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Law & Land: news roundup

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Posted by Alex Robinson on 09 April 2020

Alex Robinson - Agricultural Lawyer
Alex Robinson Partner - Head of Agriculture

WH agriculture team members add more letters to their names

The new year started positively for three members of the agriculture team: Jennie Wheildon became a Fellow of the Agricultural Law Association in January 2020; Kim Brookes qualified as solicitor on 1 April and is also a Fellow of Cilex (the professional body for Chartered Legal Executives); and Rob Poulton is now a graduate member of Cilex, having successfully completed all the academic elements of his training, meaning he is on the way to qualifying as a Fellow.

Disaster planning

This winter we have seen devastating floods across parts of the country.  This, and the spread COVID-19, is a timely reminder that all businesses should have a disaster recovery plan. Have you considered what would happen if you and / or your workers are forced into quarantine, or logistics are disrupted so the milk lorry cannot turn up for a week?  Making and communicating a plan of action to everyone on the farm or estate, and having all relevant phone numbers easily to hand, can help to limit stress and disruption following an unexpected event. 

Fly tipping

This scourge of the countryside shows no signs of abating. A recent BBC report notes that much of the increased activity is due to organised criminal gangs ‘exploiting the waste industry in massive fraud and fly-tipping schemes’ (Six Pump Court, Environmental Law News Feb 2020). Regardless, it is land owners and local authorities who have to bear the cost of clearing up under the ‘polluter pays principle’: although liability lies with the polluter, if the polluter cannot be traced (as with most fly tipping cases) then the owner or occupier on whose land the fly-tipping is found is liable. The Environment Agency has promised to enforce more rigorously but it would appear that the gains from illegal waste disposal are sufficiently large to be worth the risk of prosecution.  Prevention is always better than cure.  Think how you can reduce the risk of fly tipping through technology or hard barriers.

National minimum and living wage increases

The National Minimum Wage and Living Wage increased from 1 April 2020. The rates will be:

£8.72 per hour (from £8.21) aged 25 and over (National Living Wage)

£8.20 per hour (from £7.70) aged 21 – 24

£6.45 per hour (from £6.15) aged 18 – 20

£4.55 per hour (from £4.35) aged 16 -17

The apprentice rate increases from £3.90 to £4.15 per hour.

And, in further employment-related changes, since 6 April 2020, all workers and new employees must be issued with their written terms and conditions on the first day of work rather than within two months. Contracts will also need to state an employee’s working days, variability in hours/days, paid leave entitlements, all benefit entitlements, details surrounding any probationary periods and training information. Let us know if you need any help.

Application period for abstraction extended

Farmers abstracting water for a previously exempt activity, such as trickle irrigation, will be cheered to hear that the Environment Agency is extending the application window to 30 June 2020 (from the previous date of 31 December 2019). The favourable transitional arrangements available to those who apply successfully before the June deadline will be based on water usage between 2011 and 2017. Anyone applying for a licence after 30 June will be based on current water availability.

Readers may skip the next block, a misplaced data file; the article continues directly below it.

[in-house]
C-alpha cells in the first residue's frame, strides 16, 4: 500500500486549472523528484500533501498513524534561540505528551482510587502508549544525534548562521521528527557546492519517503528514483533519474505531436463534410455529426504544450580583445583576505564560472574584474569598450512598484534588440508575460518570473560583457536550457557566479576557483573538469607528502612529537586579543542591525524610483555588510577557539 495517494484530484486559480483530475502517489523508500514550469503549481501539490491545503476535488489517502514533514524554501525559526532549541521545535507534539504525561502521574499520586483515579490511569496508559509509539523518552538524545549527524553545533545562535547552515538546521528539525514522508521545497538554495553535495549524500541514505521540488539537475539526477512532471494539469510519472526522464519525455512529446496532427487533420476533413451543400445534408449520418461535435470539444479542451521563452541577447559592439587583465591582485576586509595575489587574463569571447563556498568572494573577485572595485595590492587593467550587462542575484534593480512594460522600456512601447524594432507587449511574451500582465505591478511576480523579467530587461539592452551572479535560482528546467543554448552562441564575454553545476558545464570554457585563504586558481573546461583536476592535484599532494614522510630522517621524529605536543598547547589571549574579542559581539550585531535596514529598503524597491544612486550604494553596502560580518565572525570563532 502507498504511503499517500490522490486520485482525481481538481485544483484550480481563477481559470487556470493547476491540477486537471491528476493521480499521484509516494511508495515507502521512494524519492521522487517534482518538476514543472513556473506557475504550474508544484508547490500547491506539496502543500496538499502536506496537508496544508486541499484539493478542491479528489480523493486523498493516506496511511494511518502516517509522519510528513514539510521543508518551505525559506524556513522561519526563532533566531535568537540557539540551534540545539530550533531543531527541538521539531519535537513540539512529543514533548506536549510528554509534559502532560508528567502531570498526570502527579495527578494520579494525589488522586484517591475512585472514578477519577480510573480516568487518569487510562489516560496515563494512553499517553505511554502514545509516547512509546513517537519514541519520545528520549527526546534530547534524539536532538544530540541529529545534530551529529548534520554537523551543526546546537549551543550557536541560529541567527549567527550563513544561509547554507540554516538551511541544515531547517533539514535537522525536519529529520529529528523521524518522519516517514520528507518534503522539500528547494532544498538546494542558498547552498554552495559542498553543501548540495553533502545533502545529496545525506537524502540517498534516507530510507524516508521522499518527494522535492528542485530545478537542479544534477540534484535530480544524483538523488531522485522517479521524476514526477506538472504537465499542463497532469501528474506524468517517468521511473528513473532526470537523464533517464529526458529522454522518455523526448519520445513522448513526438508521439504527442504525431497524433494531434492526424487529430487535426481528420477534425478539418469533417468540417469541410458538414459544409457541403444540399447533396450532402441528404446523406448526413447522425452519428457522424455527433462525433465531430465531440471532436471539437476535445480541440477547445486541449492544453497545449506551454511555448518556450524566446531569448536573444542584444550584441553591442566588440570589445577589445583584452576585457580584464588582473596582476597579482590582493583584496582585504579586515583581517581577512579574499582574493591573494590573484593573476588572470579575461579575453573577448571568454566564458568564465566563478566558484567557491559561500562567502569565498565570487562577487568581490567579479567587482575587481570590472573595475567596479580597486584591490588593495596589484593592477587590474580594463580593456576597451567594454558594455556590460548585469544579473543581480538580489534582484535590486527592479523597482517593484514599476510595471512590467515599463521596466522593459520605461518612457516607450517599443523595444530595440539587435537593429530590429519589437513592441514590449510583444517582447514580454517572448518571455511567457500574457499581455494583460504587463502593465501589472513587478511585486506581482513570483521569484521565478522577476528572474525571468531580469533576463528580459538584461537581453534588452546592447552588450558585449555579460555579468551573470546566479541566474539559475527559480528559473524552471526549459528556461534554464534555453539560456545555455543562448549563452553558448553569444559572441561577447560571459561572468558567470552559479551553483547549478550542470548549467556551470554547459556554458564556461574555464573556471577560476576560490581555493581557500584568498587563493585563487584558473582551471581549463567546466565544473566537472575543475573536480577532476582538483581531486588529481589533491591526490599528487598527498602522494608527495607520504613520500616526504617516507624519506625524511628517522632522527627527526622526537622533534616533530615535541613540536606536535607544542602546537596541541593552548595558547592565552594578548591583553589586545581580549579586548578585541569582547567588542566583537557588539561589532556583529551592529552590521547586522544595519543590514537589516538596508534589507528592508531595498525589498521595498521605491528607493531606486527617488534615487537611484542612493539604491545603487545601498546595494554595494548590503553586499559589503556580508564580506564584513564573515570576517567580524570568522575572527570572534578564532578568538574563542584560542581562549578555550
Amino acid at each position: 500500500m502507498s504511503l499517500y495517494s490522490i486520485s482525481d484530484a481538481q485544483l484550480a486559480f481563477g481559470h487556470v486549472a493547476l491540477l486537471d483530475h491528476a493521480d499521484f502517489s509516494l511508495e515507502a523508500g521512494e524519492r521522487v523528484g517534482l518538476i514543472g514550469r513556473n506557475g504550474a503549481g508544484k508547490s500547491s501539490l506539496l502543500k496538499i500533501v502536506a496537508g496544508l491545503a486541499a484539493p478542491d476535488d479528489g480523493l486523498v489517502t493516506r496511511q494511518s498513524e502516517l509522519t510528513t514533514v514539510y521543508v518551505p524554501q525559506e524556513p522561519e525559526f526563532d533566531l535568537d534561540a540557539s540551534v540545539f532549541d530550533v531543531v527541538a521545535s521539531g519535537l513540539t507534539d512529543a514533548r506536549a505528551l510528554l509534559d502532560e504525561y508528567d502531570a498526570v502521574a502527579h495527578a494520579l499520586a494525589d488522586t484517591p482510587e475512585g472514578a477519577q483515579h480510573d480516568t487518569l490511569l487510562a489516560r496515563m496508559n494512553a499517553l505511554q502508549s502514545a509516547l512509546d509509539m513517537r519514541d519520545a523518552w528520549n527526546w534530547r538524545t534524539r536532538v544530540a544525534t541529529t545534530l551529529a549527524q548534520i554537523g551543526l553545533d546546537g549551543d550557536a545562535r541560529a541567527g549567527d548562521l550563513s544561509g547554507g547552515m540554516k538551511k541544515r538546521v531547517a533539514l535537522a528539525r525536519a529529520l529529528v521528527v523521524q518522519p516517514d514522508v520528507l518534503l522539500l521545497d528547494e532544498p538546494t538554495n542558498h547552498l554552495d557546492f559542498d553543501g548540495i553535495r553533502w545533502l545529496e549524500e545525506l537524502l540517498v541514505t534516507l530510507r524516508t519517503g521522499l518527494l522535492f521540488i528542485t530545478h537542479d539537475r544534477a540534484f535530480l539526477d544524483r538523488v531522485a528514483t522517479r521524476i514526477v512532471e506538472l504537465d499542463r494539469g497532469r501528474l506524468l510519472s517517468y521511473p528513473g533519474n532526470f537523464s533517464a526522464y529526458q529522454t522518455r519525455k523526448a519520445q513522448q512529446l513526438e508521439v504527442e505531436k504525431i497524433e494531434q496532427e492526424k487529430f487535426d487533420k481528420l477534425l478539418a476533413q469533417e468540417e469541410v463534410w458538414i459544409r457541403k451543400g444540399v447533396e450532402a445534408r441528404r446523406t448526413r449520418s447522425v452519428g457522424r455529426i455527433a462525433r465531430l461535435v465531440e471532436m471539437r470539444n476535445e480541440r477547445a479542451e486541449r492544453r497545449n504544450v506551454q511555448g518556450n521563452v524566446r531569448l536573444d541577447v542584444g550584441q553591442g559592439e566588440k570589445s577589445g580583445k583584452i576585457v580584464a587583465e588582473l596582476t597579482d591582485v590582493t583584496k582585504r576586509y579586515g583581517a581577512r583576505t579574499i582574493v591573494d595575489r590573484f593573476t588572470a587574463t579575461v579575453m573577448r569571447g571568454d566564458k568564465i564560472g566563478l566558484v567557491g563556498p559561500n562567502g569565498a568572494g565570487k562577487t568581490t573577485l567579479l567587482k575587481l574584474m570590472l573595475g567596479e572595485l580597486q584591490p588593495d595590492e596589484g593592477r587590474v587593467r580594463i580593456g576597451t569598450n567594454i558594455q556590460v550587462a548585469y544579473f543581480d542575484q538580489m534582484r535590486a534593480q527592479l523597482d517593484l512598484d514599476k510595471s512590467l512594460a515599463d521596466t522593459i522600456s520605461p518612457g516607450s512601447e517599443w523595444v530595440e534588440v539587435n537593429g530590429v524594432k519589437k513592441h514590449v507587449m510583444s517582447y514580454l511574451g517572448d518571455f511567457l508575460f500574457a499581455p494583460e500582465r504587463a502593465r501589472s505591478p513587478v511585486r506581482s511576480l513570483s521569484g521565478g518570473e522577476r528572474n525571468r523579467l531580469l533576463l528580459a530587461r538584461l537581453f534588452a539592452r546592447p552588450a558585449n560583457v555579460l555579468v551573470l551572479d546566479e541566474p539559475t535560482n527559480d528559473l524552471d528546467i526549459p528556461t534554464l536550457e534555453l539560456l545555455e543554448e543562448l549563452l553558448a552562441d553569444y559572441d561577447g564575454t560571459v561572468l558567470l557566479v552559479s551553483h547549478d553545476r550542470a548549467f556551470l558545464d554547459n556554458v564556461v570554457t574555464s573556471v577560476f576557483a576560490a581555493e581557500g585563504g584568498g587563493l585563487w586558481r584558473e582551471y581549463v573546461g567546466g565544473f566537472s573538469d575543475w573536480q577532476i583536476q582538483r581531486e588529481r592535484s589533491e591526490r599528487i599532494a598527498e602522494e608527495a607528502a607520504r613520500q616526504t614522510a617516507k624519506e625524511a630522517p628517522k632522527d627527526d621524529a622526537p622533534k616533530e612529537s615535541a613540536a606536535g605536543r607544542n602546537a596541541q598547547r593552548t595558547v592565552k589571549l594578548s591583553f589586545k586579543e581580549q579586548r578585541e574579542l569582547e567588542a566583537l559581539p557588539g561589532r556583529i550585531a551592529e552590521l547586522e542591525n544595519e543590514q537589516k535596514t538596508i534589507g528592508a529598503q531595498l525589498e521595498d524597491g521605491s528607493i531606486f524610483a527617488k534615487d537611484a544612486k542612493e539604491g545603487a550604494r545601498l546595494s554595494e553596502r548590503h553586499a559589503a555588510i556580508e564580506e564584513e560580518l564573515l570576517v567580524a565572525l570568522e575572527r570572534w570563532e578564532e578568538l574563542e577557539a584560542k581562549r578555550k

Sites of Special Scientific Interest (SSSI)

Natural England oversees SSSI, a protective designation given to important national areas for wildlife, plants, geological or physiographical features. If you are working in or near a SSSI, you may need the consent of, or at least consult with, Natural England. A new Single Point of Contact email address has been set up for requests for consent, assent or advice: ProtectedSites@naturalengland.org.uk.

Licences for newts and badgers

From 17 February 2020 Natural England started charging developers for great crested newt mitigation licences, and charges will also apply for badger licences this spring. If you have these animals on site and are considering a new development project, you’ll need to carry out an impact assessment and apply for any necessary licences so that you don’t end up in hot water!

It’s okay to not be okay

The team at Yellow Wellies ran the “Mind Your Head” for the third year in February 2020. The campaign raises awareness of mental health and the link to farm safety. Farmers and their families are facing increasing pressures, particularly at the moment, and, with the increase in activity after winter, it is a timely reminder to check yourself, your family and your wider team. There is lots of information and help available: Yellow Wellies, R.A.B.I and F.C.N all offer support and assistance as needed.

Tags: Agriculture

About the author

Alex Robinson

Partner - Head of Agriculture

Alex specialises in non-contentious property matters for agricultural clients.

Alex Robinson

Alex specialises in non-contentious property matters for agricultural clients.

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